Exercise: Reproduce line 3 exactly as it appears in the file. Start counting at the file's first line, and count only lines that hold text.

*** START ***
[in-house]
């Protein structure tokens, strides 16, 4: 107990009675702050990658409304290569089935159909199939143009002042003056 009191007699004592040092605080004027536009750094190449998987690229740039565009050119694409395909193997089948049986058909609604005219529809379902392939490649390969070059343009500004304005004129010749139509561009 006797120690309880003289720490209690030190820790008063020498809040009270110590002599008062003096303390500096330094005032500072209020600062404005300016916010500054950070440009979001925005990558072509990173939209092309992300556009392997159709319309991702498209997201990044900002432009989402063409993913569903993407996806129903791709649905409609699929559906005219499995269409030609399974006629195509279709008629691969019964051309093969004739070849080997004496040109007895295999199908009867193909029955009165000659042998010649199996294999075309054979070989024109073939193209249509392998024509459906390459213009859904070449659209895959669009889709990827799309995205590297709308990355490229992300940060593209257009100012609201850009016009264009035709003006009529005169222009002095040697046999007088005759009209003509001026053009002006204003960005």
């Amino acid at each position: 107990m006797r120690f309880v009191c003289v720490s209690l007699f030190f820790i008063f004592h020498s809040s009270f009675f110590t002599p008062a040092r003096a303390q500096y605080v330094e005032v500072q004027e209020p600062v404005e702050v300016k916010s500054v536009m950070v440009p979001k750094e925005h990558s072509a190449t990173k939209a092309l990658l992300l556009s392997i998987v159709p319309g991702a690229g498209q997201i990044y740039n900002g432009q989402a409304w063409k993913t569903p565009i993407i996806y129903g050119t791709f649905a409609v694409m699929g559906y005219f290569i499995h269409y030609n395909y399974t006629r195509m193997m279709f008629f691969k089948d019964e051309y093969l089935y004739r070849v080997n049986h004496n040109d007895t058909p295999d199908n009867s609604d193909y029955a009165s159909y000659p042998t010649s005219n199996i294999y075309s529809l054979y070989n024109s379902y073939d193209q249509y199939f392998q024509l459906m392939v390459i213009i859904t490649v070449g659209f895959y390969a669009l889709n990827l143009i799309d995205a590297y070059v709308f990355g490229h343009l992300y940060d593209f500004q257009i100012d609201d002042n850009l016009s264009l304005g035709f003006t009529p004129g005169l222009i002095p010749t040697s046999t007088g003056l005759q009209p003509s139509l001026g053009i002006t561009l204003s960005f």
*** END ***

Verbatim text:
């Amino acid at each position: 107990m006797r120690f309880v009191c003289v720490s209690l007699f030190f820790i008063f004592h020498s809040s009270f009675f110590t002599p008062a040092r003096a303390q500096y605080v330094e005032v500072q004027e209020p600062v404005e702050v300016k916010s500054v536009m950070v440009p979001k750094e925005h990558s072509a190449t990173k939209a092309l990658l992300l556009s392997i998987v159709p319309g991702a690229g498209q997201i990044y740039n900002g432009q989402a409304w063409k993913t569903p565009i993407i996806y129903g050119t791709f649905a409609v694409m699929g559906y005219f290569i499995h269409y030609n395909y399974t006629r195509m193997m279709f008629f691969k089948d019964e051309y093969l089935y004739r070849v080997n049986h004496n040109d007895t058909p295999d199908n009867s609604d193909y029955a009165s159909y000659p042998t010649s005219n199996i294999y075309s529809l054979y070989n024109s379902y073939d193209q249509y199939f392998q024509l459906m392939v390459i213009i859904t490649v070449g659209f895959y390969a669009l889709n990827l143009i799309d995205a590297y070059v709308f990355g490229h343009l992300y940060d593209f500004q257009i100012d609201d002042n850009l016009s264009l304005g035709f003006t009529p004129g005169l222009i002095p010749t040697s046999t007088g003056l005759q009209p003509s139509l001026g053009i002006t561009l204003s960005f």